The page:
Having made a film already for €100,000, what was the purpose of going back to make a film for €1,500?

 

The film started out as an experiment in improvisation on film. I wanted to just focus on something simple that would allow me work with actors. I wanted to get away from the rigidity that often comes with having a large crew. So I didn’t have any intention at the beginning of how long the film would be or how it would turn out. I also wasn’t under any pressure to deliver a particular kind of film or make something that would sell. And it was quite liberating to make a film in that frame of mind, because the focus was just on the scenes and making them work and also having fun. So having no budget can be a big plus.

 

I think you can spend a lot of time worrying about what will sell and if the film will look crap if it’s made for no money. But I don’t think you should be asking these kinds of questions. If it turns out crap, just don’t show it to anyone.

 

Do you need a lot of money for post-production?

 

Some people decide not to shoot their film because they hear about the costs for the deliverables that are required by sales agents and distributors. This can include legal documents, publicity material, copies of the finished product and additional copies for subtitling and dubbing. But the truth is, if your film is good, someone will foot that bill. So I wouldn’t worry about it when you’re doing your budget. Just focus on getting the film made, and if it works, someone will pick it up.

 

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The Inside

– Dir: Eoin Macken

– Overall Budget €4,000

– Shot on Sony Z1

 

Budget Breakdown

 

The bulk of the money when on insurance, which was important considering the location we were shooting. The rest went on camera and lights, make-up effects, costume, and then food costs. But because the film was shot over only 5 days, we were able to keep the costs down.

 

Do you think having more money would have helped?

 

It would have in terms of allowing more time. When you’re making a film on a shoestring you can’t ask people to give up too much of their time if they are not been paid. More money also would have given us more time to experiment with lighting.

 

Were there any advantages to having less money?

 

There are, because you pull together people who believe in the idea of the project, the vision and they want to create something that they are proud of and can stand by instead of just working on a job.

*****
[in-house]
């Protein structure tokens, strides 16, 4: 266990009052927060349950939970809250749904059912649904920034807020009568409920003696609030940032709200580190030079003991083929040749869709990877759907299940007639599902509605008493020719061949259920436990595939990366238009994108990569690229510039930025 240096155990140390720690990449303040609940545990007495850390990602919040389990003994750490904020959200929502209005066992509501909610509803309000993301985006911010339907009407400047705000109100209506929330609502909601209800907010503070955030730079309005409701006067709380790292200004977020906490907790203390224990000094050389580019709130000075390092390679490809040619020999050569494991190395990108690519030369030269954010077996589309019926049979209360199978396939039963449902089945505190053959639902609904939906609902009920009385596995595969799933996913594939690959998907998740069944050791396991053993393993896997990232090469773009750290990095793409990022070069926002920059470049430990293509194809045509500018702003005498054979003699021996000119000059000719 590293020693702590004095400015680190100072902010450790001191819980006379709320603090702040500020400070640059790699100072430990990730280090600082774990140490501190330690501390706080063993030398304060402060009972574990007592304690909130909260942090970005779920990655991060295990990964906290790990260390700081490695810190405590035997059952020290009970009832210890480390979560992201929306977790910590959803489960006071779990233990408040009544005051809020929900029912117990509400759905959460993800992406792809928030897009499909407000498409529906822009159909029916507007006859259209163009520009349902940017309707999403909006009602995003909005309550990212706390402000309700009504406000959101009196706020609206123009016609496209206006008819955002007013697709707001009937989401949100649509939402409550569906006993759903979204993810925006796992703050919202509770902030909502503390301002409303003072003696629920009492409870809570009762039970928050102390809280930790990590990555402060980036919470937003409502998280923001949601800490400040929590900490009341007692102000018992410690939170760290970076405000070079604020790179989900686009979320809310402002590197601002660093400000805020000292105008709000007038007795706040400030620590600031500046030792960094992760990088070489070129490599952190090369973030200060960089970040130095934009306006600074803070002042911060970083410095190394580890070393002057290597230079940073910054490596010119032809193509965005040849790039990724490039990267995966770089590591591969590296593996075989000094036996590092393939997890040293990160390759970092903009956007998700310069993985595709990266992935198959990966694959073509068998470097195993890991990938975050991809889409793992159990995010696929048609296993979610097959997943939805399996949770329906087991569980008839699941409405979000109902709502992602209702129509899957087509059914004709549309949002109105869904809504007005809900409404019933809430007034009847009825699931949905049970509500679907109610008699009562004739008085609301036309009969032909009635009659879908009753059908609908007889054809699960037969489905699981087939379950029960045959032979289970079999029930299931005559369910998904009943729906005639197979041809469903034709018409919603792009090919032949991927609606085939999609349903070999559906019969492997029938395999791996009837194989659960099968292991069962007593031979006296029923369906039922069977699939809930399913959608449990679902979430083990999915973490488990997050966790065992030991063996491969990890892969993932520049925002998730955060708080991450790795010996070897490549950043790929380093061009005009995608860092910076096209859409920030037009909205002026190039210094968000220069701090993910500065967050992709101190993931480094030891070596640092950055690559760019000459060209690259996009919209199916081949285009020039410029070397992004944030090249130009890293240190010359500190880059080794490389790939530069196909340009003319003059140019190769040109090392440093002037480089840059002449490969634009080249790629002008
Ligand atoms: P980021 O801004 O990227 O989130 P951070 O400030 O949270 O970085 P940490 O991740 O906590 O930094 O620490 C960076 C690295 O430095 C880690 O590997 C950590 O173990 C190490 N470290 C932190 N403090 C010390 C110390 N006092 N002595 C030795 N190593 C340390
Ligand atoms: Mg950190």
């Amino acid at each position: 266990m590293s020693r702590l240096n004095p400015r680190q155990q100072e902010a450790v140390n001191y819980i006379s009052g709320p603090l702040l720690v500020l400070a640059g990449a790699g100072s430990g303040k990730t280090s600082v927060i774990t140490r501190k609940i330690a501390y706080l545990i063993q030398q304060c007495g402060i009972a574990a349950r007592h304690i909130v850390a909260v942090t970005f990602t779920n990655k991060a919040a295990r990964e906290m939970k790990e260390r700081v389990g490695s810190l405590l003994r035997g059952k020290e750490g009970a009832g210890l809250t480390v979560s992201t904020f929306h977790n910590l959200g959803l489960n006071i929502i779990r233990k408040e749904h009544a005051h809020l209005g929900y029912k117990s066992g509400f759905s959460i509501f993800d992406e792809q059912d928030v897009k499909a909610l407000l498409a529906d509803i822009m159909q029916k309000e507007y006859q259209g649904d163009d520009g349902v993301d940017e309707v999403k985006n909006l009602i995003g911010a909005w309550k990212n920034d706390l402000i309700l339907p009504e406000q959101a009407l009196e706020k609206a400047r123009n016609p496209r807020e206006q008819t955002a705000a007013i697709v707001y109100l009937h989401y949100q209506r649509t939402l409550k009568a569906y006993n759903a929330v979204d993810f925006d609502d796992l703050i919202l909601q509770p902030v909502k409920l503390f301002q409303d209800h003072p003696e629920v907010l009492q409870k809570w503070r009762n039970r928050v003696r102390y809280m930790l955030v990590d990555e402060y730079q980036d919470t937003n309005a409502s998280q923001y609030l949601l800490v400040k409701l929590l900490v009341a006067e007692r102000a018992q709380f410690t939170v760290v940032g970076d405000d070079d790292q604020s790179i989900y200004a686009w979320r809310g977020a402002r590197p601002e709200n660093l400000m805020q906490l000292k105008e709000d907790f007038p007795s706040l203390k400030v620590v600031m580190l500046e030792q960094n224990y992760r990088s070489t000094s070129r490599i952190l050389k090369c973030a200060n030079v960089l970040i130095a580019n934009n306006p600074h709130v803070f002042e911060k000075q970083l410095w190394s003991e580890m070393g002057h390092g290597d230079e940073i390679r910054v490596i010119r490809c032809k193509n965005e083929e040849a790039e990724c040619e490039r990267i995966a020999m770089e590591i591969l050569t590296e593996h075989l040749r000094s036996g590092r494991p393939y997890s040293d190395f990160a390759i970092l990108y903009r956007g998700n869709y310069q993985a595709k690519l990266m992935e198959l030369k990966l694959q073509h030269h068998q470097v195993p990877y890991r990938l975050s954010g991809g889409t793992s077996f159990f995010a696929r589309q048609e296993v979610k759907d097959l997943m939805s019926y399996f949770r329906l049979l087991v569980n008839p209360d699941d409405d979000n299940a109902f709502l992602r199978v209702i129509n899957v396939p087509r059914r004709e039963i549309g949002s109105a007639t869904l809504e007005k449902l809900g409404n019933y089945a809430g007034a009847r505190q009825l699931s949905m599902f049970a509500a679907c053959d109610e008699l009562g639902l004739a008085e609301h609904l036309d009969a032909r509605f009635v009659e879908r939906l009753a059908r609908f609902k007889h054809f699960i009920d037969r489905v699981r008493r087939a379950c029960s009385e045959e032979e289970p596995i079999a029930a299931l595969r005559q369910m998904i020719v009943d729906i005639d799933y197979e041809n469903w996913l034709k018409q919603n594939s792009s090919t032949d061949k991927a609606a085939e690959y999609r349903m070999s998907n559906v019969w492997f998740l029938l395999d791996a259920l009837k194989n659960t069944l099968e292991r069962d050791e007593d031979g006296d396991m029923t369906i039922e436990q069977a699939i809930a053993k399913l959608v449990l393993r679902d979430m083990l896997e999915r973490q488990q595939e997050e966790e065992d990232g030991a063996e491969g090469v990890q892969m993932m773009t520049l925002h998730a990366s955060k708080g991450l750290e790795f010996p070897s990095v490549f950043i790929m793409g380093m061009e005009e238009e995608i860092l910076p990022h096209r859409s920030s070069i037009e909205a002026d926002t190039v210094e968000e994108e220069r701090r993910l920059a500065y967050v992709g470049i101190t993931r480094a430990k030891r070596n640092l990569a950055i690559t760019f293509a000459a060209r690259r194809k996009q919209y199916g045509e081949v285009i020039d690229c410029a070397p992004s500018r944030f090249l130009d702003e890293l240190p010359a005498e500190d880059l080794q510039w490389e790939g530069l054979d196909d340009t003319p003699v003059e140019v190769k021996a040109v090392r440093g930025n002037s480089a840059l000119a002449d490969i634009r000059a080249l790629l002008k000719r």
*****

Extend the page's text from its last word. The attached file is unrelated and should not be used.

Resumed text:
What kind of favours did you pull to get the film made?

 

Most of the favours consisted of getting the location and cheaper equipment. Obviously crew and cast had to give their time. Making a film like this requires the coming together of many talented people. It won’t happen otherwise.

 

What do you think you should prioritise spending money on for low budget films?

 

The priority has to be the essentials. Getting the right camera and lighting and sound equipment is paramount. Without good sound and good compositions then what’s the point? You have to try and aspire to make the most of whatever you can afford or get your hands on but be smart about it. Food is a priority of course, you can’t expect people to work with you, no matter how much they are enjoying it both socially and creatively, if they’re not being kept warm, safe and well fed. Tea and biscuits will not suffice, it’s not fair to expect people to pay for their own food and petrol, or taxis, for example, if you’re shooting late or early.

 

Did you write the idea for a low budget? If so, what did you take into account when writing the script?

 

For The Inside, yes. I explained to Franco Noonan, my producer, that this was a film that could be done within a short time span, and with minimal cash. There is a looseness that comes with making a film this way that can really benefit it. Of course it can hinder the project but that’s why you should choose an idea or story that fits in with the resources that you have available. I find that this is a great spur because it forces you to create and think imaginatively, try different things and focuses your mind and energy on what you can do.

 

Would you make another film at this level, or do you think it served as a training ground for something bigger?

 

I see making films at this level as a training ground and useful platform to experiment with ideas. The Inside my fourth feature. The first, Christian Blake, was made for less than €8,000 over 18 months. (The budget went mainly on food!) It showed at the Galway Film Fleadh and then sold in the AFM and released across the US and Canada on DVD. The documentary The Fashion of Modelling was made for about €1,200 and was picked up for an hour slot by RTÉ 2 and the feature Dreaming For You was shot in New York for €700. That screened in Galway last year and is doing the festival circuit this year.